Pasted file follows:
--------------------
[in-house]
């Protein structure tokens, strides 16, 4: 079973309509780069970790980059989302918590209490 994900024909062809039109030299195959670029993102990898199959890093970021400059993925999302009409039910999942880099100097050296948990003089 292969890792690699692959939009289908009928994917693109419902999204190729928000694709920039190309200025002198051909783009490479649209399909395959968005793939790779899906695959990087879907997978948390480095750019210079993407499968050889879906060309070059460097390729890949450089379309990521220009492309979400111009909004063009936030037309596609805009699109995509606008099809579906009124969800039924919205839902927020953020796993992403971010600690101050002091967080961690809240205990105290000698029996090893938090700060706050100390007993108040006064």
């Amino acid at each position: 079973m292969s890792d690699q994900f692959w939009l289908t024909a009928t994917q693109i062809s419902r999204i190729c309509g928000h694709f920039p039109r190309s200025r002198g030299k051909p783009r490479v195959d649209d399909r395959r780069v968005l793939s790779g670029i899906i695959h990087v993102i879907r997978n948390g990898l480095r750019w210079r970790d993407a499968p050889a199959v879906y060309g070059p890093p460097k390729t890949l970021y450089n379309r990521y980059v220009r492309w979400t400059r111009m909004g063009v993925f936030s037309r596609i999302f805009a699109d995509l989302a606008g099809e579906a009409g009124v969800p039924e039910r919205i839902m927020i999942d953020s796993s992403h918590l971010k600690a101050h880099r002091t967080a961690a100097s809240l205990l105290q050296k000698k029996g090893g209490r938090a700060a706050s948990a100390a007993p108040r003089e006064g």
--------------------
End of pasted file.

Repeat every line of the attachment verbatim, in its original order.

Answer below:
[in-house]
């Protein structure tokens, strides 16, 4: 079973309509780069970790980059989302918590209490 994900024909062809039109030299195959670029993102990898199959890093970021400059993925999302009409039910999942880099100097050296948990003089 292969890792690699692959939009289908009928994917693109419902999204190729928000694709920039190309200025002198051909783009490479649209399909395959968005793939790779899906695959990087879907997978948390480095750019210079993407499968050889879906060309070059460097390729890949450089379309990521220009492309979400111009909004063009936030037309596609805009699109995509606008099809579906009124969800039924919205839902927020953020796993992403971010600690101050002091967080961690809240205990105290000698029996090893938090700060706050100390007993108040006064």
């Amino acid at each position: 079973m292969s890792d690699q994900f692959w939009l289908t024909a009928t994917q693109i062809s419902r999204i190729c309509g928000h694709f920039p039109r190309s200025r002198g030299k051909p783009r490479v195959d649209d399909r395959r780069v968005l793939s790779g670029i899906i695959h990087v993102i879907r997978n948390g990898l480095r750019w210079r970790d993407a499968p050889a199959v879906y060309g070059p890093p460097k390729t890949l970021y450089n379309r990521y980059v220009r492309w979400t400059r111009m909004g063009v993925f936030s037309r596609i999302f805009a699109d995509l989302a606008g099809e579906a009409g009124v969800p039924e039910r919205i839902m927020i999942d953020s796993s992403h918590l971010k600690a101050h880099r002091t967080a961690a100097s809240l205990l105290q050296k000698k029996g090893g209490r938090a700060a706050s948990a100390a007993p108040r003089e006064g």